On 1 December 2021, the Gazette reported that Dominic Raab stated he wants to do something 'drastic' to stop half of family law cases reaching court.
We agree – the vast majority of family cases should be dealt with outside the courts. But this will only happen if he restores early legal advice in family cases.
The courts backlog is a major concern across the civil and criminal justice systems. In May 2021, the family court backlog stood at 102,110. In April to June 2021, there were 66,357 new cases in the family courts, up 14% on the same period in 2020.
Where cases do go to court unnecessarily it is frequently because the parties are unrepresented – acting as Litigants in Person (LiPs) – and have not been steered towards negotiation and mediation.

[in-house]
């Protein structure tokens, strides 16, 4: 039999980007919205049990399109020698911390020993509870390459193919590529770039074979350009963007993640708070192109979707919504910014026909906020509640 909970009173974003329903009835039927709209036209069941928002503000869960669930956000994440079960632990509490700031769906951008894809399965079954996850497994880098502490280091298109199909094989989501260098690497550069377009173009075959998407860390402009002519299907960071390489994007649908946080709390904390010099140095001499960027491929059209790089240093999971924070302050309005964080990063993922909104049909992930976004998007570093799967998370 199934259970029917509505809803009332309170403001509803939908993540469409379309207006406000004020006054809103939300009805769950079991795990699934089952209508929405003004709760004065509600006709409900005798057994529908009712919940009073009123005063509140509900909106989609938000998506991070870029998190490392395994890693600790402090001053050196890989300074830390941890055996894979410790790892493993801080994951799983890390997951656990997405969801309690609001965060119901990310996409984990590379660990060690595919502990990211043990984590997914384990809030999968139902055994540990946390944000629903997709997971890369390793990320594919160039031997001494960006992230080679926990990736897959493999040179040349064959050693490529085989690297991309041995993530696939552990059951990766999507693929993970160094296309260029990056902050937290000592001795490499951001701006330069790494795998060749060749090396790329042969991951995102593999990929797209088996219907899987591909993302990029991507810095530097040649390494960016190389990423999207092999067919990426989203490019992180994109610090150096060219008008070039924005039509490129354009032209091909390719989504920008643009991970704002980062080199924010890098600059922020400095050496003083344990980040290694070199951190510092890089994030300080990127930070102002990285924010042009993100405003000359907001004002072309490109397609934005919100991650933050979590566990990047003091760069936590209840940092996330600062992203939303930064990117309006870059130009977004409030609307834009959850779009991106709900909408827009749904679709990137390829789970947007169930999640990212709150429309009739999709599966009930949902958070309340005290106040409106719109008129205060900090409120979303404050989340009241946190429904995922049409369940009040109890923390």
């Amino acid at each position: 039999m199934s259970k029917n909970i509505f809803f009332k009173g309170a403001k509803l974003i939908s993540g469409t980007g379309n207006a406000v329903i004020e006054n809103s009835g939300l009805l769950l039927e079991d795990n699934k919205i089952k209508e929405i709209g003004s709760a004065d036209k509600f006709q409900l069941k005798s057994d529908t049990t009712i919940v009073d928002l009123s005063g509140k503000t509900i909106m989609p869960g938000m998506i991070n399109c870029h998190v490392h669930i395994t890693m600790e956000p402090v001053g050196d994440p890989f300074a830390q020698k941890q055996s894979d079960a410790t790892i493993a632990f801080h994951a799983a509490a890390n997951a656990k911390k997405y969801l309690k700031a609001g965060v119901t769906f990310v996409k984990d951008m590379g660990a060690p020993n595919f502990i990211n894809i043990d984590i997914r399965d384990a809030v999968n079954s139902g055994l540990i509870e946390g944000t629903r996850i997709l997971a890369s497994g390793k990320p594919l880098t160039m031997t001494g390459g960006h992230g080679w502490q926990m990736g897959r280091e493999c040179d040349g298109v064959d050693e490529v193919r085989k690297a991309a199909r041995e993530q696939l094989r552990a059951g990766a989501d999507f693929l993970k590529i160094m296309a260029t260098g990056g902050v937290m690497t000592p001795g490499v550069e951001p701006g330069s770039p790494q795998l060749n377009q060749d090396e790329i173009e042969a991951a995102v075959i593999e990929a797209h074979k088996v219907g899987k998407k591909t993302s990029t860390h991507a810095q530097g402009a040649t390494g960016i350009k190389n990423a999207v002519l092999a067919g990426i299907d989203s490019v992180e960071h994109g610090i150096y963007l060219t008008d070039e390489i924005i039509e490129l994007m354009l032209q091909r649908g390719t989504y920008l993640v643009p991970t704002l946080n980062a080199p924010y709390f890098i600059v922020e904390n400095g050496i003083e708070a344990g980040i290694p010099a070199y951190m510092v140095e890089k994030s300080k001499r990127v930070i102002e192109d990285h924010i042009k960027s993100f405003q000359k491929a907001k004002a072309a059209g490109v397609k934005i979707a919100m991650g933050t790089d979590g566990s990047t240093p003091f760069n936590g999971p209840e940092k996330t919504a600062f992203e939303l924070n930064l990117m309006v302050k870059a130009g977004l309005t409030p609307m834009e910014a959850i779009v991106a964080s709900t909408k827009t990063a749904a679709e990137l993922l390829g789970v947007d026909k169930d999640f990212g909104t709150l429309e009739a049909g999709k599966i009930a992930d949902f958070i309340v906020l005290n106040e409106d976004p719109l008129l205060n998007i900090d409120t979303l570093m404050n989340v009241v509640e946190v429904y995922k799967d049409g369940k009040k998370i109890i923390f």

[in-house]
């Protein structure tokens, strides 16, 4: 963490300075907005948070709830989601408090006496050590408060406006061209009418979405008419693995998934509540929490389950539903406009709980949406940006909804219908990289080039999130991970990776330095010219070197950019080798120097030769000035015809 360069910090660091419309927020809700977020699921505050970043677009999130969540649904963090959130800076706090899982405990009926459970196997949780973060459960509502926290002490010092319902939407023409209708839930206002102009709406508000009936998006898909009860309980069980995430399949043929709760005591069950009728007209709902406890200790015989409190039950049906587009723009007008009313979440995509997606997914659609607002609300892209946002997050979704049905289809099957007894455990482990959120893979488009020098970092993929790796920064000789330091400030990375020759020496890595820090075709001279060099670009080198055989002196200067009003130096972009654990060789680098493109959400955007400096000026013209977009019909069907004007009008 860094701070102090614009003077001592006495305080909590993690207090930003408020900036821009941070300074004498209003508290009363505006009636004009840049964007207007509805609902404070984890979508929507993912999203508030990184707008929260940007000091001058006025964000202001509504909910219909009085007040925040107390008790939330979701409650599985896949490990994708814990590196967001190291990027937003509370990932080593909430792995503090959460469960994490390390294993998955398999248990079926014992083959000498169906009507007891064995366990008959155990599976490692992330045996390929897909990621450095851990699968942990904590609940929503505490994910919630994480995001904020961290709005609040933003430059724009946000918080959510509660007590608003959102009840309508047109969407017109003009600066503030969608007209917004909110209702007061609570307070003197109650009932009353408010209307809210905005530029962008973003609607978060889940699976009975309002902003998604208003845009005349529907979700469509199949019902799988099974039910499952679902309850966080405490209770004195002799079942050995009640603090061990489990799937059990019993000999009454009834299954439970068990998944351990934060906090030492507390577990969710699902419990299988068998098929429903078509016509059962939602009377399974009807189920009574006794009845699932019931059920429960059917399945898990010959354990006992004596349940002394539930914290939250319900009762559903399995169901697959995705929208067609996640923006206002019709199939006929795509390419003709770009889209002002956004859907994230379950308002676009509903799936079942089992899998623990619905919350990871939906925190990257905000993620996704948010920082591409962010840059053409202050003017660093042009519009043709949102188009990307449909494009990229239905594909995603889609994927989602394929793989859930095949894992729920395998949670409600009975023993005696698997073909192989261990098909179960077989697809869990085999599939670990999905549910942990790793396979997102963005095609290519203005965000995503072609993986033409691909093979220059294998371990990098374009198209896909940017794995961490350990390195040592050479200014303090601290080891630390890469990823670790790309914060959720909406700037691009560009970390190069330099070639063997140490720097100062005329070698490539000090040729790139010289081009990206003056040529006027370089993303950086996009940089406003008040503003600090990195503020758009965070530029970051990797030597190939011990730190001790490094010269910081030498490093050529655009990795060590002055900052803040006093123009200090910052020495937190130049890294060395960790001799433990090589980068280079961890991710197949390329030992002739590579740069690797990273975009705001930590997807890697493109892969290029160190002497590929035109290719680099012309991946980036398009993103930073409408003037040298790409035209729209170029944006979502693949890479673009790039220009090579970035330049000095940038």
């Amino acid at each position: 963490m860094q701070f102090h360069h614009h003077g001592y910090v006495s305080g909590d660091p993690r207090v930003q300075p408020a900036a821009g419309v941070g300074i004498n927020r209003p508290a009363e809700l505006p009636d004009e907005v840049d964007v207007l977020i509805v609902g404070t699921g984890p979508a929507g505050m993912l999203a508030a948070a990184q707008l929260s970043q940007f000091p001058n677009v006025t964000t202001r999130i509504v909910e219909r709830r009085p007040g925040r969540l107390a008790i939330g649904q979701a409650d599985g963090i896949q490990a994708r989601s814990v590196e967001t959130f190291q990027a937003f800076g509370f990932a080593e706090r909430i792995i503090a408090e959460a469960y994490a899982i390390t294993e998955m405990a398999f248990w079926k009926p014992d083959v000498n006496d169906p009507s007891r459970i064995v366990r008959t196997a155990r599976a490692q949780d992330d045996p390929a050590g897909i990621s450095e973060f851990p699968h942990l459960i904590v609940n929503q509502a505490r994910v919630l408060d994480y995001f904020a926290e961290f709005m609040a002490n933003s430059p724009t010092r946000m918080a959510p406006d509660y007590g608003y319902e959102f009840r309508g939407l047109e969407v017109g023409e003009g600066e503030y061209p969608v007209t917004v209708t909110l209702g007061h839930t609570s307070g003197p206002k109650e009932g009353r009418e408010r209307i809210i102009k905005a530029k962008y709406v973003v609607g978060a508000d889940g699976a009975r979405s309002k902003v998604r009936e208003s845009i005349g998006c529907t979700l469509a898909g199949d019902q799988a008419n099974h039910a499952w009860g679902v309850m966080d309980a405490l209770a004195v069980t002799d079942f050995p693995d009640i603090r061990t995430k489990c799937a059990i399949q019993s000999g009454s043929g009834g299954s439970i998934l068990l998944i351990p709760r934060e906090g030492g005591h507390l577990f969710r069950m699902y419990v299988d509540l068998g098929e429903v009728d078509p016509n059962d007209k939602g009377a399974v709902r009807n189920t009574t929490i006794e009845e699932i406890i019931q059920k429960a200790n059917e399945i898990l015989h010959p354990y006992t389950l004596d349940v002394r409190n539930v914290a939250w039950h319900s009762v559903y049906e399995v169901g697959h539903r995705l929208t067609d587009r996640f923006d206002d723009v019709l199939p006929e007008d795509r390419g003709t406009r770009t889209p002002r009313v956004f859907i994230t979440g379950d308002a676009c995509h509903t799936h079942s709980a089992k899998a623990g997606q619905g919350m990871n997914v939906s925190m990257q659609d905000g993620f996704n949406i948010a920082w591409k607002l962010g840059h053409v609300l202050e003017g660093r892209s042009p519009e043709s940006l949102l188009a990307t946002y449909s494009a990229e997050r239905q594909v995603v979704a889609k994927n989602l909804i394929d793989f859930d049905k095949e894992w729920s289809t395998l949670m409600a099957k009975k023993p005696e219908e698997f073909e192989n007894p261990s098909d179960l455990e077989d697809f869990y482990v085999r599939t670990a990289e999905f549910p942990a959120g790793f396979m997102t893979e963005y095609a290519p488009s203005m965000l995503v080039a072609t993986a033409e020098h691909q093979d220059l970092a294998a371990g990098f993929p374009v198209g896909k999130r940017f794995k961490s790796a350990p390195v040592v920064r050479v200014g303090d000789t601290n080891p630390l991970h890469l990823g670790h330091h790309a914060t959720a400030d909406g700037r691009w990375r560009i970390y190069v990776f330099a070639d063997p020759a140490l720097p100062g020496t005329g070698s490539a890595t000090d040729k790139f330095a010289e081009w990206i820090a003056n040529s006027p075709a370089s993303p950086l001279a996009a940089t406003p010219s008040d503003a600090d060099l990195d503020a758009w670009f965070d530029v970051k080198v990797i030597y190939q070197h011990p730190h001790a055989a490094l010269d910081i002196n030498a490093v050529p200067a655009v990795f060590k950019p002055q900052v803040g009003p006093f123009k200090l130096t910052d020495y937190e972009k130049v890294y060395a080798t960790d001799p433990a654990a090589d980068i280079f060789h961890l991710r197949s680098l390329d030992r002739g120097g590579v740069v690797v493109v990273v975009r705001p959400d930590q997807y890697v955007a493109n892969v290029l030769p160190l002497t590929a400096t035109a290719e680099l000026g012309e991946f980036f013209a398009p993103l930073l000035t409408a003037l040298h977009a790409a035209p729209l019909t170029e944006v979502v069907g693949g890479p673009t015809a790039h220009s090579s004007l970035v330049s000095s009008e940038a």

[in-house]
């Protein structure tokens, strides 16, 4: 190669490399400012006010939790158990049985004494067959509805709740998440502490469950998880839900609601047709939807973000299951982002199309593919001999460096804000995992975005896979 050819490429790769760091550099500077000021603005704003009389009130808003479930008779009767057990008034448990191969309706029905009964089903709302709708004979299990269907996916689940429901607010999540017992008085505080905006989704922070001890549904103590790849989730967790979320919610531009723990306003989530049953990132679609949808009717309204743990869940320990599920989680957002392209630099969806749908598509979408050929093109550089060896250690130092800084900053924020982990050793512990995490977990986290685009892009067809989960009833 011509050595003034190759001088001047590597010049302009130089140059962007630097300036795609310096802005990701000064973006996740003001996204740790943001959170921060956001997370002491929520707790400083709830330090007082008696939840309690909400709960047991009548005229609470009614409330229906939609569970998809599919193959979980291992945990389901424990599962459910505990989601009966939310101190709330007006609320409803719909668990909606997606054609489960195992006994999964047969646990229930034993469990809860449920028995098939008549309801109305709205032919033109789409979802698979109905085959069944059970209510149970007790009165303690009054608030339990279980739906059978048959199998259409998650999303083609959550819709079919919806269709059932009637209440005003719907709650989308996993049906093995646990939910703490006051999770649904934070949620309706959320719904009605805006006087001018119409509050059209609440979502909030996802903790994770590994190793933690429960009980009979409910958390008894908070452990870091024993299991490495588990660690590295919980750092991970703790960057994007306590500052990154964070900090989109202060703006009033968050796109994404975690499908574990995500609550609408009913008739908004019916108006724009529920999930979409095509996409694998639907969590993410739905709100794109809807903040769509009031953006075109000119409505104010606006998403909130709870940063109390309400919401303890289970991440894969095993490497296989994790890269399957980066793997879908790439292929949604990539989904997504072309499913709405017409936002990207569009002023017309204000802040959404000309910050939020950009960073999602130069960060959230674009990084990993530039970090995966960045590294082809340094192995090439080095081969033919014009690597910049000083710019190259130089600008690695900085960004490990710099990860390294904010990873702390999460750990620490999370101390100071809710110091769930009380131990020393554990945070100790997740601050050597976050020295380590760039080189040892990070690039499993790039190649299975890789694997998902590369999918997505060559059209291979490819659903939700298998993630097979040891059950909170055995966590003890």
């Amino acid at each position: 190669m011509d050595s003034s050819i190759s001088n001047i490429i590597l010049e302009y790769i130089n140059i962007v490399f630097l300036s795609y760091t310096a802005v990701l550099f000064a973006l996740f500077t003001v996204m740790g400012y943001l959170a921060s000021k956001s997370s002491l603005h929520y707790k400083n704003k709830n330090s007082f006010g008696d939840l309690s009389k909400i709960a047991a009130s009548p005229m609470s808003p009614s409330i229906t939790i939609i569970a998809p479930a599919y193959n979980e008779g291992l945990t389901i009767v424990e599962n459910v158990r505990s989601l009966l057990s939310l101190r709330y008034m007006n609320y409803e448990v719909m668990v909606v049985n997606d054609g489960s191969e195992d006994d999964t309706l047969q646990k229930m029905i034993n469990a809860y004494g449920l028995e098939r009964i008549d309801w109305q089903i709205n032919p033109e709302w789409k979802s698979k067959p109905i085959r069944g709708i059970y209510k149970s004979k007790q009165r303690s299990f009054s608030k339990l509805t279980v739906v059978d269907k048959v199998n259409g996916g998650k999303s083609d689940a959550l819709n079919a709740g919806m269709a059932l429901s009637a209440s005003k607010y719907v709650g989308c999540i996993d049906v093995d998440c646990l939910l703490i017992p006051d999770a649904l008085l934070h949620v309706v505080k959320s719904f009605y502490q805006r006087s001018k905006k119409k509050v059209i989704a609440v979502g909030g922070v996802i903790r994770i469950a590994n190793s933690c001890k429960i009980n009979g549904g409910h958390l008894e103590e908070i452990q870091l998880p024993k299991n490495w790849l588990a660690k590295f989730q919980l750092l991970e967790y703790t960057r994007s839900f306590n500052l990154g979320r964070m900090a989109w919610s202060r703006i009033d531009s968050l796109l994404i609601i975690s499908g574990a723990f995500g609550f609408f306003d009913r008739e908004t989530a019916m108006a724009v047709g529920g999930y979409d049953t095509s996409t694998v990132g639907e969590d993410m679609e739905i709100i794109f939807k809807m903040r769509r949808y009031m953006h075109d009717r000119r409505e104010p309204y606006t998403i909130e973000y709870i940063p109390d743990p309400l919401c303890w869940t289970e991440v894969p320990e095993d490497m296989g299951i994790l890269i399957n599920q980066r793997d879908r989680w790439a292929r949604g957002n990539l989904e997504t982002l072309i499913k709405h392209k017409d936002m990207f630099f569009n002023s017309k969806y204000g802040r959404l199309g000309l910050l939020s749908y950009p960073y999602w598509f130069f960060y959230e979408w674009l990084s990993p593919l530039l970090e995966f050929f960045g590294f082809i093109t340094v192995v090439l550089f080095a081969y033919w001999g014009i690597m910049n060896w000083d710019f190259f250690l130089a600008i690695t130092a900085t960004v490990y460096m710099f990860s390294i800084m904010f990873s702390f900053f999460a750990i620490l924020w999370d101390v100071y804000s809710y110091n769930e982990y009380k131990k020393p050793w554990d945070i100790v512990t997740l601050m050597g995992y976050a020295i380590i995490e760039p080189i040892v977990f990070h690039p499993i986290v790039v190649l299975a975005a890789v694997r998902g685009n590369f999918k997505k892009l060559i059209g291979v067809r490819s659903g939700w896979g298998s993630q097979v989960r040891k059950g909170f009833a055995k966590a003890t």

This is a direct consequence of the cuts made by the Legal Aid, Sentencing and Punishment of Offenders Act (LASPO) in 2013, as the mediation statistics show. The main referral route to mediation pre-LASPO was solicitors. Legal aid mediation dropped by 66% after the cuts and left LiPs navigating the courts alone.
By restoring early legal advice for family law cases, the justice secretary will ensure fewer family cases go to court. There will instead be negotiated settlement, referral to mediation and management of client expectations so they do not take cases to court when there is no basis. Most importantly, the welfare of the child will be central.
The Law Society has practical plans for how this could be achieved in family cases.
We believe that special guardianship order cases – where a child is placed in the care of someone other than their parents in the long-term – warrant legal aid funding.
Early legal advice should also be reinstated and legal aid for alleged perpetrators and victims of domestic abuse, up to the point of fact-finding and the Family Court Advisory and Support Service (CAFCASS) report, should be provided.
I. Stephanie Boyce is president of the Law Society of England and Wales